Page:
Geography- Cold Environments

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  • Created by: EnyaS
  • Created on: 26-09-15 16:14

Types of Cold Environments

1. Glacial Areas

Areas covered by ice sheets and glaciers e.g. Antarctica and Greenland

2. Periglacial / Tundra Areas

Exist in dry high-latitude areas not permanently covered by snow and ice. e.g. Northern Alaska and Canada, Siberia, and islands of the Arctic Ocean.

3. Alpine Areas

Areas contain small ice caps, mountain glaciers and tundra environmentse.g. Asia (Himalayas), Europe (Alps) and the Americas (Rockies, Andies)

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Climate Change

Evidence of Climate change:

Pollen Analysis - shape of grain and range of dispersial

Oxygen Isotope Measurements - heat and evaporation in ice

Drill Cores - locked inside ice are molecules and trapped air, which are preserved every year with more snowfall. Subtle changes in temperature can be measured from ice cores extracted in Antarctica.

Dendrochronology - tree rings show growth rate over a year. If it is warmer the tree will grow more, meaning the distance between the rings is wider. 20 years ago the rings were narrower, meaning it was cooler.

Rocks and Fossils - can be studied for information covering longer time periods. For instance, limestone found in Yorkshire would have been formed on the bottom of a warm seabed millions of years ago.

Glacial retreat - photos show that many mountain glaciers have retreated in the last 50 years. However this could partly be due to a lack of snowfall.

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A glacier is a slow moving mass or river of ice formed by the accumulation and compaction of snow on mountains or near the poles

Glacier Formation:

1. Snow flakes made of ice crystals fall to the ground

2. Each year snow falls, creating distinctive layers

3. The weight of the layers causes them to compress the crystals together

4. Further removal of air creates rock hard ice (meltwater seeps into these gaps and freezes, further compacting the mass)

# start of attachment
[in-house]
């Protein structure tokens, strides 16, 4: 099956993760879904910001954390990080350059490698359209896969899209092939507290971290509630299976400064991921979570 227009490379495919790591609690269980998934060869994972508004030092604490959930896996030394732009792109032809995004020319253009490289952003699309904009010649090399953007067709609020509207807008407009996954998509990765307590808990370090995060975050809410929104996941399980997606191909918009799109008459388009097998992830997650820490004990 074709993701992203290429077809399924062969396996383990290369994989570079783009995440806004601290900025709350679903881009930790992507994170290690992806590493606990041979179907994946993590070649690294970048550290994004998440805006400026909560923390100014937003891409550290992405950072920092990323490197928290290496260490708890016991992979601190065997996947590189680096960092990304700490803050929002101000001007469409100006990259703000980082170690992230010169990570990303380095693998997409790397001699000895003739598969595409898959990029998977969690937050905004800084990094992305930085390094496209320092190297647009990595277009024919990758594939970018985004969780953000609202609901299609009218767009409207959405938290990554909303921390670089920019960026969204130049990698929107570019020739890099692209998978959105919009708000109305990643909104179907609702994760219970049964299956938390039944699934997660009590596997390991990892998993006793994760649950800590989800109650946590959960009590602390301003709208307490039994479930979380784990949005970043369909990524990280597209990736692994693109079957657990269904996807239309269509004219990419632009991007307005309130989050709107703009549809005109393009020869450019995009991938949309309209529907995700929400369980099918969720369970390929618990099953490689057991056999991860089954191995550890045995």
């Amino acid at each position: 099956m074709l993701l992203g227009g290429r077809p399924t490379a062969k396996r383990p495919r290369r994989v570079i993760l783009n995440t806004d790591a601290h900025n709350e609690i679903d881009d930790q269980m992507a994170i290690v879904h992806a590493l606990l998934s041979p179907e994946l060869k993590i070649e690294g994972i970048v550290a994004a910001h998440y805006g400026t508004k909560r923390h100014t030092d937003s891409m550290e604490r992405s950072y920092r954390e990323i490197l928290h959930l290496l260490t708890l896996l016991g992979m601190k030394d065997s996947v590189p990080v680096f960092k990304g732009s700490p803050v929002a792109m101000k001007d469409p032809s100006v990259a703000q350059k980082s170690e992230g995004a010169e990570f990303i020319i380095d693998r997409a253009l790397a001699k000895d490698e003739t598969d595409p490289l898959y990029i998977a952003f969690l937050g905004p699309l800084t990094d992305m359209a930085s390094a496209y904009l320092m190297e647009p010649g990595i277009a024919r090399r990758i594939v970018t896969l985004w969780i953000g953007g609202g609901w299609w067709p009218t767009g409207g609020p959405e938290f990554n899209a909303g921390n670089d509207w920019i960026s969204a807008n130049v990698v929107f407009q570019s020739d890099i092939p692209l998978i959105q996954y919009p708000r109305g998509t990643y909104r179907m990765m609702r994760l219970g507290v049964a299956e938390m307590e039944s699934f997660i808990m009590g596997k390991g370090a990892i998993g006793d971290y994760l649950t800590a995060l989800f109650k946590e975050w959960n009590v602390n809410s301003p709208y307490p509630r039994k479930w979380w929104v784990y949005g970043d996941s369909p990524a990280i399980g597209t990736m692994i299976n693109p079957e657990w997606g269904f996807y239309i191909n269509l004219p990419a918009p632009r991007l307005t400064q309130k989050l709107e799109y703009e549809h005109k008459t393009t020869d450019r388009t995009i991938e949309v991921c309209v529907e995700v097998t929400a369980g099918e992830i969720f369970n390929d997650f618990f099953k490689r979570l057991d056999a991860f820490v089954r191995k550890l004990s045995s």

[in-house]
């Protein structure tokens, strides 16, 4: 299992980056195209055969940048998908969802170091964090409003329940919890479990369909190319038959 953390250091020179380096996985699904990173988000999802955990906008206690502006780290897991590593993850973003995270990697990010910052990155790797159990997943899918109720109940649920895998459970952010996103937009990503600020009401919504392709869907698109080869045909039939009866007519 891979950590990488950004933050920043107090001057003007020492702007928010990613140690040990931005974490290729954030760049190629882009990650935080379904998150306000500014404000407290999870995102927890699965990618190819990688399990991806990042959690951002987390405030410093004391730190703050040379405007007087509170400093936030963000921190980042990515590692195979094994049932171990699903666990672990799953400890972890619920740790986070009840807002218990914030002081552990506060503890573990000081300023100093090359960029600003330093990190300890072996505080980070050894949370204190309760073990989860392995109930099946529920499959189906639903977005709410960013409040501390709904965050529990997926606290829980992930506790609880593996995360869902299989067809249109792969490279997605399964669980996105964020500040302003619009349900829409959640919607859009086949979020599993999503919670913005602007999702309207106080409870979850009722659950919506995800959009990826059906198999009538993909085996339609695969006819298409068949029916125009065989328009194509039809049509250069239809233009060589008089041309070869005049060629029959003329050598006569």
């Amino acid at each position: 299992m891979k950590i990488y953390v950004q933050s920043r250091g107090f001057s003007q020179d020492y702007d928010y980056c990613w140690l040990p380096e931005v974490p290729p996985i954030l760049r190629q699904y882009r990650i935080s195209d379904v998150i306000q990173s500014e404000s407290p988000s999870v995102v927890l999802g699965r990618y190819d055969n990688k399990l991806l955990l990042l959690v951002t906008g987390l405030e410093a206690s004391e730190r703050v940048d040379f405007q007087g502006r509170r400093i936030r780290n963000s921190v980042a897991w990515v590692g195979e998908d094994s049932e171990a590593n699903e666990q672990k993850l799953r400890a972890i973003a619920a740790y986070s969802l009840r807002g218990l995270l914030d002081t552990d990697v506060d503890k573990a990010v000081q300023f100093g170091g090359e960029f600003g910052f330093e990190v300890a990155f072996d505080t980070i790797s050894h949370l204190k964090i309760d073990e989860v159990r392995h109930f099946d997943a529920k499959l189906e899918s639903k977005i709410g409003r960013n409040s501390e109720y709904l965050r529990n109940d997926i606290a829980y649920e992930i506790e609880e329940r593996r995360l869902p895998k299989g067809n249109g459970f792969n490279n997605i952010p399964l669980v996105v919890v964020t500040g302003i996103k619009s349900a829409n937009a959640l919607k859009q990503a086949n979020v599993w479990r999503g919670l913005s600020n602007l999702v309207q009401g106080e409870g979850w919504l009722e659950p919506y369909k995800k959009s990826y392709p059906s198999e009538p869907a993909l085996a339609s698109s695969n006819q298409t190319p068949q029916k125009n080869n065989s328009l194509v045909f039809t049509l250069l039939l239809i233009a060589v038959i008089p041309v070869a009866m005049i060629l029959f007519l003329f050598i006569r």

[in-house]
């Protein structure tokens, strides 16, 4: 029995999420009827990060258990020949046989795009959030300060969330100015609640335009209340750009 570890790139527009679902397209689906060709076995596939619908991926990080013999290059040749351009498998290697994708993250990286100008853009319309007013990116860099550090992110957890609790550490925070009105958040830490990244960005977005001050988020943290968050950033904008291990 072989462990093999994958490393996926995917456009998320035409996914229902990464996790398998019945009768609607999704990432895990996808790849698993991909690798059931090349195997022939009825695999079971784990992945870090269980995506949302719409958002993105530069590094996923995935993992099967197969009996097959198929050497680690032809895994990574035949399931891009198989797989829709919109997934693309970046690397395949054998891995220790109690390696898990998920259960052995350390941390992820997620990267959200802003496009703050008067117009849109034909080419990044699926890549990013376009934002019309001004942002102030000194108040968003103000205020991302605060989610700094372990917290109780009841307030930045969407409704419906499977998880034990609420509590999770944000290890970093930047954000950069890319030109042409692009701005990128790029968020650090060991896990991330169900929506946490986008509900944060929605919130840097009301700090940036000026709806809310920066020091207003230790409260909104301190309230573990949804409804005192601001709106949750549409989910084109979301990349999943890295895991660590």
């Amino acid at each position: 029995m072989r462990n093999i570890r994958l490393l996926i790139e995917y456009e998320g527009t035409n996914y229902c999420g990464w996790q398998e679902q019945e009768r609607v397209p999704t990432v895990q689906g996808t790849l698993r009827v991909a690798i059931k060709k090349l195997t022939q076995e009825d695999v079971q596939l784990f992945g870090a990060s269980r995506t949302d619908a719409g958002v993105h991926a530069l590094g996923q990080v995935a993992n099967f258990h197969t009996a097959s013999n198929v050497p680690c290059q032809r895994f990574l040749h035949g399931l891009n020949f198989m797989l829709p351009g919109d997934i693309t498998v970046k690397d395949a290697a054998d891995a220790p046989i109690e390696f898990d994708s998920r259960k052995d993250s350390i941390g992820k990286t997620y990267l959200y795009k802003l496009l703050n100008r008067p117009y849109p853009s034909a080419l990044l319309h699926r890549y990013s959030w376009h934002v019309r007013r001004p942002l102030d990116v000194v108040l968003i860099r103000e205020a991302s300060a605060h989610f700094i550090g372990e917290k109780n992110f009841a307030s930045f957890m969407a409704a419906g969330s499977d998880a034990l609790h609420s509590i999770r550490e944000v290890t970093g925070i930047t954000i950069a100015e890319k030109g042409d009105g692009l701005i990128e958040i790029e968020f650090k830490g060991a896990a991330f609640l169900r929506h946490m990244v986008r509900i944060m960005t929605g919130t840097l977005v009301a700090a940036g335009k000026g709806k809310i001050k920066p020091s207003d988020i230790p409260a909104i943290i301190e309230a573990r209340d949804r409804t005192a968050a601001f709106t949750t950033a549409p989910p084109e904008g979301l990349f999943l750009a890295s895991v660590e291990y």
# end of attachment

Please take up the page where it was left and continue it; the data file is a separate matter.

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Glaciers as Systems


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Warm and Cold Glaciers

WARM (temperate glaciers)

  • Basal temperatures at or near PMP
  • Steep relief
  • Rapid movement 20-200m yr-1
  • High altitude
  • Outside Antarctica
  • Melt in summer
  • Erodes, transports and deposits

COLD (polar glaciers)

  • Basal temperatures below PMP
  • Low relief
  • Slow movement
  • High Latitude
  • Less erosion, transportation and deposition
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Other Glacial Keywords

Equilibrium Line Altitude (ELA):

Line / zone on glacier's surface where a year's ablation balances a year's accumulation


Front of a glacier, lower part of ablation area

Pressure Melting Point (PMP):

Ice usually melts when temperature rises above 0 degrees celcius. However, due to the pressure of the ice above, ice at the base can melt at just below 0 degrees celcius.

WARM- Base is warmer than PMP = more erosion due to more ice melting

COLD- Base is colder than PMP = little erosion due to less melting

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Movements of Ice

Compressing Flow-

  • Reduction in gradient of valley floor = ice deceleration and a thickening of ice mass.
  • Erosion at its maximum

Extending Flow-

  • Valley gradient becomes steeper = ice accelerates and becomes thinner
  • Reduced erosion

Basal Flow-

  • Glacier moves over bedrock = friction
  • Lower ice under pressure + friction = melting
  • Meltwater = lubricant, cause ice to flow more rapidly 

Internal Flow / Deformation-

  • Ice crystals orientate themselves in direction of glacier's movement & slide past eachother
  • Surface ice moves faster = crevasses
  • Main flow of POLAR glaciers (no meltwater = frozen to beds)
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Movements of Ice (continued)

Rotational Flow-

  • Within the corrie = birthplace of glaciers
  • Ice moving downhill can pivot around a point = rotational movement
  • Plus increased pressure in rock hollow = more erosion & over-deepening of corrie floor


  • Stress builds up in glacier = ice behave with plasticity & flow, when obstacles are met


  • Excessive build up of meltwater under glacier = move forward rapidly 250-300m / day
  • Hazard to people living below the snout


  • Sides and base of glacier move at a slower rate than centre surface ice = ice cracks, producing crevasses
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